Bravery at Woolworth's
“Don’t worry man, I’ll remember your order.
We’re the only two Asians anywhere near this place,” the bartender smiled.
A little while back I got to visit Woolworth’s in Nashville.
I got to sit at the counter where Rep. John Lewis was arrested for the first of over fifty times over the course of his Civil Rights career.
I got to have shrimp and grits at the site where older activists would tell younger students to brace themselves for all the hate that was about to come their way. They would remind them that nonviolence meant bearing whatever was to come.
This wasn’t the exact same restaurant. The historical site was acquired by a restaurateur in early 2018 and restored after its 1960s appearance. That was enough to make eating there quite a vivid experience.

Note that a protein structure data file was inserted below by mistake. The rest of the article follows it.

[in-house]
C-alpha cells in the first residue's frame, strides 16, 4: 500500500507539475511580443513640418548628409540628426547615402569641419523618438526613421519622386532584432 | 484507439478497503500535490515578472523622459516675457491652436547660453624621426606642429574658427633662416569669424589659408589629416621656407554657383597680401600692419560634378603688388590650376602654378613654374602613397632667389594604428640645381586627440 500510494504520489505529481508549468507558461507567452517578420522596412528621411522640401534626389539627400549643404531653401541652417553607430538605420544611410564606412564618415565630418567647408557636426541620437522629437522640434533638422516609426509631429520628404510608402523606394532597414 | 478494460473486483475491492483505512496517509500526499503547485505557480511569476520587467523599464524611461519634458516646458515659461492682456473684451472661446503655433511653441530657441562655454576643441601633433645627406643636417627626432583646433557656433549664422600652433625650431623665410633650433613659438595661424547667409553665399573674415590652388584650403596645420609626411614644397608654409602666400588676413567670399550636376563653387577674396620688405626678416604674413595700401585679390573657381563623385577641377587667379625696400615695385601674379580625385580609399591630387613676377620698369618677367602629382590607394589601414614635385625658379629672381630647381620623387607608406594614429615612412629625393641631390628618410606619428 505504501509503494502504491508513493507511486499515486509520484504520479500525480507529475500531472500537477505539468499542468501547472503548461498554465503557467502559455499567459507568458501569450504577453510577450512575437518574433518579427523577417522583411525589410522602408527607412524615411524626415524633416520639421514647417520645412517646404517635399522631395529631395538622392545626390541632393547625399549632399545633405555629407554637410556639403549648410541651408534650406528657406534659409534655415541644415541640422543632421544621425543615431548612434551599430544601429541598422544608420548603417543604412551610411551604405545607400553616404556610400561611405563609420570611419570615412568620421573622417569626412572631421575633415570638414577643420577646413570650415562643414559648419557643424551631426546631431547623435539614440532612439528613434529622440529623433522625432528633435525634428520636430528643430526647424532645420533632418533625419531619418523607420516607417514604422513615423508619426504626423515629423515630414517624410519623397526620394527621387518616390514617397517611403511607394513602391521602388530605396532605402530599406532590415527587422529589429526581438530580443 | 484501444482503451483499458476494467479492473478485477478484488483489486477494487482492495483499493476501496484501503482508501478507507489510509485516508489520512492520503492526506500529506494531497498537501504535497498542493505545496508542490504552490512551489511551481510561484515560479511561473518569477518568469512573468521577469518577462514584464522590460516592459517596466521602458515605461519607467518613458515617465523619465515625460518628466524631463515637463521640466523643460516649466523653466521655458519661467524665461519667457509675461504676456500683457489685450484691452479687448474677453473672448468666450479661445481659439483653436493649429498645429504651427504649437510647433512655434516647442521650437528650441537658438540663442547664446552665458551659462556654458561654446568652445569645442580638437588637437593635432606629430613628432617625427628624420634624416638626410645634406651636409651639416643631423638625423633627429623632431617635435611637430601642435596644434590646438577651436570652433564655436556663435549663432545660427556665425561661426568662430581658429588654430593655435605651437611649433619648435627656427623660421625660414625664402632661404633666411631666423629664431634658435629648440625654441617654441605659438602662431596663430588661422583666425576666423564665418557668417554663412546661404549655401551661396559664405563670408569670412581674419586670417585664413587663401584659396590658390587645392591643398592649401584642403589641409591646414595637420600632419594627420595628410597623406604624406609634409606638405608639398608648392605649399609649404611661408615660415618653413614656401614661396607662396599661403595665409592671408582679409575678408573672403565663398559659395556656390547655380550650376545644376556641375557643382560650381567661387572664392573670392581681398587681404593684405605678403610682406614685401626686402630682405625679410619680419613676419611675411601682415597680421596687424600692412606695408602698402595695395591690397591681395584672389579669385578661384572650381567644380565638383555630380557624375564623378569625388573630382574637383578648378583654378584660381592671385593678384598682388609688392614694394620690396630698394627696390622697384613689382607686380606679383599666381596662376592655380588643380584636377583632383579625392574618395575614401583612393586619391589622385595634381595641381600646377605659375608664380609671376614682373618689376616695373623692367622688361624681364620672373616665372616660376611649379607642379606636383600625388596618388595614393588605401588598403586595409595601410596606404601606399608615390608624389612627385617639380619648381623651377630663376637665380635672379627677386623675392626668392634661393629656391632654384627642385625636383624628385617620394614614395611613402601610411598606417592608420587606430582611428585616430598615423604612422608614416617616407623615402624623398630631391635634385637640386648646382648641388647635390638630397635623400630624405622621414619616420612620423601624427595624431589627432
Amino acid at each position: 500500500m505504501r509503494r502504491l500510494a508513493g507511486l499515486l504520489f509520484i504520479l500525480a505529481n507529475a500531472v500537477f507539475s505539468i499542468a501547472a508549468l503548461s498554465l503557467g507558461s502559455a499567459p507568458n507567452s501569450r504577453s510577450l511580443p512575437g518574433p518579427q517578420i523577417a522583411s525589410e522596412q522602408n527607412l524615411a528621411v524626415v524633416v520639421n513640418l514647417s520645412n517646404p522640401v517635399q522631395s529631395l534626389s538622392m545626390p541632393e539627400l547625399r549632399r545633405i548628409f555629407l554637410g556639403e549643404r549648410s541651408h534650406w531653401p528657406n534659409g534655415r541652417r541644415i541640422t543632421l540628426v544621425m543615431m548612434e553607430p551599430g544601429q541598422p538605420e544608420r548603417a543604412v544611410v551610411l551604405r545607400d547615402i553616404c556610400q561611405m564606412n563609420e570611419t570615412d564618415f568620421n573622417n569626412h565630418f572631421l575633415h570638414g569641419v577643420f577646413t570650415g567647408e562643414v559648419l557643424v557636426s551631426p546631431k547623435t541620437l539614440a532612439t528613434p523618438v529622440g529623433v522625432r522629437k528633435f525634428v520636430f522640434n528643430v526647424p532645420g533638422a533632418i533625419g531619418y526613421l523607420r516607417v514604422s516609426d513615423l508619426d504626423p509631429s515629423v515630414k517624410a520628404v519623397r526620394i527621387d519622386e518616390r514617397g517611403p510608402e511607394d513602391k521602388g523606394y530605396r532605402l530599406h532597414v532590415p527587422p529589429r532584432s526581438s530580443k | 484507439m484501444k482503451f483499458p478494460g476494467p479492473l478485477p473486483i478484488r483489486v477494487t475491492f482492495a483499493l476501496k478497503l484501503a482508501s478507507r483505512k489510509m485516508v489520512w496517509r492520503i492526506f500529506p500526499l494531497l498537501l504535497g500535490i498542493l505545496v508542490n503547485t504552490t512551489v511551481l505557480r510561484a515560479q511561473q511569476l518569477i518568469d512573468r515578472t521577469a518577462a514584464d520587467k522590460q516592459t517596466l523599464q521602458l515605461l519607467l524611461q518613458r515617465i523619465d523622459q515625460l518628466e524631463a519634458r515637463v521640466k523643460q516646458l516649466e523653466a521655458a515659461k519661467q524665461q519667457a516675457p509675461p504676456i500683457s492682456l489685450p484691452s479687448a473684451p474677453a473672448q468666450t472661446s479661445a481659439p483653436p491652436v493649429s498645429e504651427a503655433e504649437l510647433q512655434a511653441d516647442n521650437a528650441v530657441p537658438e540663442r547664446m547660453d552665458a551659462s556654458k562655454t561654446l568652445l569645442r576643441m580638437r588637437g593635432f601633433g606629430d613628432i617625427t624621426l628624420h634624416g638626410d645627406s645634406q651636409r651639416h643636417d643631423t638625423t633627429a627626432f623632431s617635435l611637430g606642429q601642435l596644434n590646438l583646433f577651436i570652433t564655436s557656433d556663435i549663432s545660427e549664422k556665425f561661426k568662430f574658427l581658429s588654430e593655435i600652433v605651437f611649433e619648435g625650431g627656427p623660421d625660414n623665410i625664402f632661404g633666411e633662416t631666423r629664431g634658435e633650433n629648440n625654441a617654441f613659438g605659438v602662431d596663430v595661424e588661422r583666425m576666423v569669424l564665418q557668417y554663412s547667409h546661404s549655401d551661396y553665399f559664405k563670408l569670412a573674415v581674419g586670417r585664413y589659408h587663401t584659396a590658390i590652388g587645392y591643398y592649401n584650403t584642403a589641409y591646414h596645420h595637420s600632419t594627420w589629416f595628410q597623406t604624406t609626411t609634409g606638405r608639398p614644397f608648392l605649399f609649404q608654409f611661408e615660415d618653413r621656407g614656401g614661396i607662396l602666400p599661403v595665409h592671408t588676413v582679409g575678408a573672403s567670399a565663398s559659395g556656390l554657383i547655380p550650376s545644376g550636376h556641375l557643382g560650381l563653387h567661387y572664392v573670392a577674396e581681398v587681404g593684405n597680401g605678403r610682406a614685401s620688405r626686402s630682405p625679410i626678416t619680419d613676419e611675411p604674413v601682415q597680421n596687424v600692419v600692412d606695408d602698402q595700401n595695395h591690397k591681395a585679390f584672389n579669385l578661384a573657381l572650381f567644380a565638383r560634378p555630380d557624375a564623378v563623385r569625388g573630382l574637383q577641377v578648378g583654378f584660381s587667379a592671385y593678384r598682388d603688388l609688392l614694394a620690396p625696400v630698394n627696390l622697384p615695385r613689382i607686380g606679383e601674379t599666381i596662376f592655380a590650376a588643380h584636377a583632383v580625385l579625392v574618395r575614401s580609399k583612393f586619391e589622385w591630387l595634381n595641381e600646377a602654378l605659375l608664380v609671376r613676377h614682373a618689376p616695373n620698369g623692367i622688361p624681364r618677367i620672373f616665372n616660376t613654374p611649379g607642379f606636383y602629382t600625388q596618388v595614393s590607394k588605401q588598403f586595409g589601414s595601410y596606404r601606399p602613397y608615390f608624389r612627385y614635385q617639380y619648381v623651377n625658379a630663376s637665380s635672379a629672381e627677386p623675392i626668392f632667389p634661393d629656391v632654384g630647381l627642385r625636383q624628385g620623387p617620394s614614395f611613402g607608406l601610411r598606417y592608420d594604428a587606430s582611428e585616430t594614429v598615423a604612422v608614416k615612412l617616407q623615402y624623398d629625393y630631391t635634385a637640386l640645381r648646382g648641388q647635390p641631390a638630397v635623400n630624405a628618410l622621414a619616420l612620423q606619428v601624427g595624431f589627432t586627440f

Just before, I visited the Center for Civil and Human Rights in Atlanta, that had a simulation of the original Woolworth’s. You could sit on a replica barstool and strap on headphones. If you shut your eyes, you could feel the kicks to the back of the seat, hear the slurs thrown your way.
Sometimes we make a very big deal about having the right opinions. Not nearly as much emphasis is placed on doing the right thing when it comes to it. I have so much admiration for people who make real sacrifices for the things they believe in.